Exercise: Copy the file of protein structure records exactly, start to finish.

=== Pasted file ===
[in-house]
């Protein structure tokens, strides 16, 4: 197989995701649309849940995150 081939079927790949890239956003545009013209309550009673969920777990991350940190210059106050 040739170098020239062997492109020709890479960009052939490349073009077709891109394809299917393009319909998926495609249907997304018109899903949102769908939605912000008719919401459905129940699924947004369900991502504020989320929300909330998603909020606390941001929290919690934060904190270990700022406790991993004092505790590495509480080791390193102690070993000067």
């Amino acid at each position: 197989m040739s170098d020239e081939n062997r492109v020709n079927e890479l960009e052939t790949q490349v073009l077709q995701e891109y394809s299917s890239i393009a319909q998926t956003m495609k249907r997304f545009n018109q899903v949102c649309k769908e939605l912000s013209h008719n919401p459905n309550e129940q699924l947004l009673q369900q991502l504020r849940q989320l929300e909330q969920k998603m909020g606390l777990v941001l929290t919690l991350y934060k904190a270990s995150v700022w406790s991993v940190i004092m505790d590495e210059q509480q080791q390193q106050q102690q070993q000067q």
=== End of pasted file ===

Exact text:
[in-house]
């Protein structure tokens, strides 16, 4: 197989995701649309849940995150 081939079927790949890239956003545009013209309550009673969920777990991350940190210059106050 040739170098020239062997492109020709890479960009052939490349073009077709891109394809299917393009319909998926495609249907997304018109899903949102769908939605912000008719919401459905129940699924947004369900991502504020989320929300909330998603909020606390941001929290919690934060904190270990700022406790991993004092505790590495509480080791390193102690070993000067």
């Amino acid at each position: 197989m040739s170098d020239e081939n062997r492109v020709n079927e890479l960009e052939t790949q490349v073009l077709q995701e891109y394809s299917s890239i393009a319909q998926t956003m495609k249907r997304f545009n018109q899903v949102c649309k769908e939605l912000s013209h008719n919401p459905n309550e129940q699924l947004l009673q369900q991502l504020r849940q989320l929300e909330q969920k998603m909020g606390l777990v941001l929290t919690l991350y934060k904190a270990s995150v700022w406790s991993v940190i004092m505790d590495e210059q509480q080791q390193q106050q102690q070993q000067q």